UltimatePoker.com, which will today claim the coveted prize of first regulated online poker site in the United States, has published its rake table. And if there’s one thing to take away, it’s that Ultimate Gaming has certainly paid close attention to the current international market leader in online poker.
Rake tables have only been published for No Limit and Fixed Limit Hold’em. No Omaha nor any other games are on the cards, at least at launch. Pot Limit Hold’em is mentioned in the poker games section of the website and elsewhere, though not explicitly in the rake table.
No limit games will be spread from NL2 up to NL1000 (1c/2c up to 5/10). Limit games will start from 5c/10c and go up to 10/20. These maximums match the limits we see in regulated Spanish poker rooms—although in that case, the restrictions are imposed by the regulator, rather than voluntarily by the operator. Keeping the levels low makes sense for any poker room ahead of launch before it can gauge the interest and demand of its players.
An interesting titbit: Mentioned on the website, but not in the rake fee schedule yet, is the possible inclusion of 5BB no limit games. This is currently offered on 888poker, where they are called “all in or fold” tables, and the only permissible buyin is 5 big blinds. As the name suggests, it is effectively a preflop push/fold game, although stack sizes do grow. It has proved somewhat popular among players, but the format is particularly susceptible to collusion, and has not been adopted by any other top-tier poker networks.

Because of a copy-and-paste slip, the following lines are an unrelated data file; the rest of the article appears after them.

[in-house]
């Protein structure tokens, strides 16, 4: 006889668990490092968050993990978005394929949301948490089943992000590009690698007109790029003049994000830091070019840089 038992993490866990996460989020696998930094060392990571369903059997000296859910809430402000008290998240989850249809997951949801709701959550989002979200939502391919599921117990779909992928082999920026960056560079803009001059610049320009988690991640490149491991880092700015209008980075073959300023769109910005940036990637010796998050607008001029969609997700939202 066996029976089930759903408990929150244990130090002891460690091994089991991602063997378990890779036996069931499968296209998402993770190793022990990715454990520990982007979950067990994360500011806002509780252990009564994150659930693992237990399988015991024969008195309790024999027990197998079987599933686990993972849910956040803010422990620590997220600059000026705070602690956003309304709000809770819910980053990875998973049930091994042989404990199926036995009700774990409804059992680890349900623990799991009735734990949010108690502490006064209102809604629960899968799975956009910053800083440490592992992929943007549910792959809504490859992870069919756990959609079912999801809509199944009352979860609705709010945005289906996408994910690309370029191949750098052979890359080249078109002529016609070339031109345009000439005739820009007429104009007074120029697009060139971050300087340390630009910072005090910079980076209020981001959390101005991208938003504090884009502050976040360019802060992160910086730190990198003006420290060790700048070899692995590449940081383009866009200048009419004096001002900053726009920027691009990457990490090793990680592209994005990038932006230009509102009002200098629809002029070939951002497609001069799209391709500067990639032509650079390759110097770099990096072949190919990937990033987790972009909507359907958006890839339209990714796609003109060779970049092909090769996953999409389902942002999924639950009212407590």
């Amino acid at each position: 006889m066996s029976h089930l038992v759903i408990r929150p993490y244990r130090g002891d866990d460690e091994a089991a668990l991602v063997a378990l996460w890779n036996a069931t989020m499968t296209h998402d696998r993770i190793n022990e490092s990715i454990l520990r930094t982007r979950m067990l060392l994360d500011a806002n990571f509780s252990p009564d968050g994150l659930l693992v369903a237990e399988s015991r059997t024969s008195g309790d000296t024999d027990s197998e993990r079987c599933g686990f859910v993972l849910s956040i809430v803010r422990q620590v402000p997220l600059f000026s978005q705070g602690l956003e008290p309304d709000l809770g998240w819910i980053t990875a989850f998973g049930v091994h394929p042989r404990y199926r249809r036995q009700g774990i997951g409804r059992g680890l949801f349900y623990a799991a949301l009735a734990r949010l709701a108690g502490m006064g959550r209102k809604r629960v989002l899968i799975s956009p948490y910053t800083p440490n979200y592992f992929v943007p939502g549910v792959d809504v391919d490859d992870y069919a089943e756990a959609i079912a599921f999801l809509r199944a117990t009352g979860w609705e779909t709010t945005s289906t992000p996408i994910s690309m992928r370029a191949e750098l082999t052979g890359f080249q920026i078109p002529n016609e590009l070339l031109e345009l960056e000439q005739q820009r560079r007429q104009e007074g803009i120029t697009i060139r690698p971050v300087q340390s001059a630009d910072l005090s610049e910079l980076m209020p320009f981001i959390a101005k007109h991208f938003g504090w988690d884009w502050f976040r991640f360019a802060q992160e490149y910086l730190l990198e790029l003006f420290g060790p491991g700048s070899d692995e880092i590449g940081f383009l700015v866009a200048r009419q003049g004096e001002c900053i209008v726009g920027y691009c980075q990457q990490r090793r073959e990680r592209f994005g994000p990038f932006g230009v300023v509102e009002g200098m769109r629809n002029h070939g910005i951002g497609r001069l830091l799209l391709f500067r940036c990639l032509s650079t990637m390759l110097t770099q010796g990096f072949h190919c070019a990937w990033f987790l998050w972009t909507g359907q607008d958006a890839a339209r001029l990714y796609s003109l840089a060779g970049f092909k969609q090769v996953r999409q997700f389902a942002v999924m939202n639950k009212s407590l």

The rake tables, as mentioned, bare a strong resemblance to PokerStars. Firstly it uses “pure percentage rake,” a system recently adopted by PokerStars. Many other networks use the more common “stepped” tiers.
The rake is 4.5% across the board for all No Limit games at Ultimate Poker. PokerStars employs 3.5% and 4.15% rake at the lowest stakes, but otherwise also keeps it at 4.5% for all other games.
The rake caps are also similar. For heads up, they are identical, capped a 50c rake and dropping to 30c at NL2; 3/4 handed tables also have matching caps of $1 at micros, and $1.50 and NL50+.
Caps are slightly higher at the midstakes tables and 5+ handed. NL50 and higher is capped at $3, whereas PokerStars drops this to $2.50 at NL50 and $2.80 up to NL600.
At fixed limit, the rake caps are almost identical. The only changes are a $1.20 cap at $2/4 (its $1.25 at PokerStars) and $0.15 cap at 25c/50c for all (its 1 cent more on PokerStars).
However, the rake percentage at fixed limit is simplified—the rake is 4% across the board, where at PokerStars it starts at 4.5% and drops to 2% at midstakes. How much this will affect the rake paid depends on the stakes—the majority of limit hands at some stakes reach the cap early in the hand, so the percentage players pay plays only a small role.
The current Ultimate structure may make games at 1/2+ more heavily raked, particularly 3-4 handed, but there will be a noticeable reduction at microstakes. Further analysis will be needed for a clearer picture.
Mirroring the rake structure at Pokerstars is no bad thing—overall, it offers the lowest rake structures in the industry. Of course, at Pokerstars they also have a comprehensive rewards program which reduces the rake for high volume players from anything from 20% up to 60%+—and that’s unlikely something Ultimate will match.
The full rake tables are reproduced below:
No Limit Rake: 4.5%
|Stakes||% Rake||2 Player Cap||3-4 Player Cap||5+ Player Cap|
|$0.50/$1 to $3/$6||4.50%||$0.50||$1.50||$3.00|
Fixed Limit Rake: 4%
|Stakes||2 Player Cap||3-4 Player Cap||5+ Player Cap|